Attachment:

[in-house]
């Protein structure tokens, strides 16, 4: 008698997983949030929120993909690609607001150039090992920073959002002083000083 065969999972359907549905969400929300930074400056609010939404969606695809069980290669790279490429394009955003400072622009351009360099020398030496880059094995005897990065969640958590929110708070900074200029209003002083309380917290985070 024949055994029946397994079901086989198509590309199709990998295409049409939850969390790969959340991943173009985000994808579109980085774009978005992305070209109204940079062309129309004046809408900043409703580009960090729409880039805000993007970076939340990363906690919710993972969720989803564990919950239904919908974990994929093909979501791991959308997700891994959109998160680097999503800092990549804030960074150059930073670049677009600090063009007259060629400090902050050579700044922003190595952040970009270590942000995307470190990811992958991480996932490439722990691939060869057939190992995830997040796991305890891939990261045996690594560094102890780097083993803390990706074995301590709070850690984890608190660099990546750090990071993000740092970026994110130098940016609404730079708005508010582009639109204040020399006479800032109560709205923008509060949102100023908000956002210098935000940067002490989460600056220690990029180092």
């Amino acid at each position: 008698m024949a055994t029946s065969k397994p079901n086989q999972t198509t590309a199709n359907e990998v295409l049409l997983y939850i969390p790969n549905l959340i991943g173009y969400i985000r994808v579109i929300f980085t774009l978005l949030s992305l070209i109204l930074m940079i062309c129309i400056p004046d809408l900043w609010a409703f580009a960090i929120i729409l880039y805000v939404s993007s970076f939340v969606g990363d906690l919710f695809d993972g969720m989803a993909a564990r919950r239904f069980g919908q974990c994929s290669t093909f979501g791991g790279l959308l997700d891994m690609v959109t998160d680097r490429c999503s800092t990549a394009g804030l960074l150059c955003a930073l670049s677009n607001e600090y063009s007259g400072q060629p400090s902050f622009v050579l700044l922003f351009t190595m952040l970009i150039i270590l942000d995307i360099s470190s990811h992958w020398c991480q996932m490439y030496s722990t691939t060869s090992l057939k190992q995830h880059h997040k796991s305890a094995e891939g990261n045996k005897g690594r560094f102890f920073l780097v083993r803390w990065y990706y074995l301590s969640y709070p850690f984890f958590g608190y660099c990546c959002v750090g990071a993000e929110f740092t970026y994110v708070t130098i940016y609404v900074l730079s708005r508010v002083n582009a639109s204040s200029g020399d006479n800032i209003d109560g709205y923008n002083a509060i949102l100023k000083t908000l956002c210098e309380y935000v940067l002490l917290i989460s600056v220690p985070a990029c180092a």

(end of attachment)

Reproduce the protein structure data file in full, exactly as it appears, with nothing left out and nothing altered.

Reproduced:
[in-house]
């Protein structure tokens, strides 16, 4: 008698997983949030929120993909690609607001150039090992920073959002002083000083 065969999972359907549905969400929300930074400056609010939404969606695809069980290669790279490429394009955003400072622009351009360099020398030496880059094995005897990065969640958590929110708070900074200029209003002083309380917290985070 024949055994029946397994079901086989198509590309199709990998295409049409939850969390790969959340991943173009985000994808579109980085774009978005992305070209109204940079062309129309004046809408900043409703580009960090729409880039805000993007970076939340990363906690919710993972969720989803564990919950239904919908974990994929093909979501791991959308997700891994959109998160680097999503800092990549804030960074150059930073670049677009600090063009007259060629400090902050050579700044922003190595952040970009270590942000995307470190990811992958991480996932490439722990691939060869057939190992995830997040796991305890891939990261045996690594560094102890780097083993803390990706074995301590709070850690984890608190660099990546750090990071993000740092970026994110130098940016609404730079708005508010582009639109204040020399006479800032109560709205923008509060949102100023908000956002210098935000940067002490989460600056220690990029180092």
């Amino acid at each position: 008698m024949a055994t029946s065969k397994p079901n086989q999972t198509t590309a199709n359907e990998v295409l049409l997983y939850i969390p790969n549905l959340i991943g173009y969400i985000r994808v579109i929300f980085t774009l978005l949030s992305l070209i109204l930074m940079i062309c129309i400056p004046d809408l900043w609010a409703f580009a960090i929120i729409l880039y805000v939404s993007s970076f939340v969606g990363d906690l919710f695809d993972g969720m989803a993909a564990r919950r239904f069980g919908q974990c994929s290669t093909f979501g791991g790279l959308l997700d891994m690609v959109t998160d680097r490429c999503s800092t990549a394009g804030l960074l150059c955003a930073l670049s677009n607001e600090y063009s007259g400072q060629p400090s902050f622009v050579l700044l922003f351009t190595m952040l970009i150039i270590l942000d995307i360099s470190s990811h992958w020398c991480q996932m490439y030496s722990t691939t060869s090992l057939k190992q995830h880059h997040k796991s305890a094995e891939g990261n045996k005897g690594r560094f102890f920073l780097v083993r803390w990065y990706y074995l301590s969640y709070p850690f984890f958590g608190y660099c990546c959002v750090g990071a993000e929110f740092t970026y994110v708070t130098i940016y609404v900074l730079s708005r508010v002083n582009a639109s204040s200029g020399d006479n800032i209003d109560g709205y923008n002083a509060i949102l100023k000083t908000l956002c210098e309380y935000v940067l002490l917290i989460s600056v220690p985070a990029c180092a």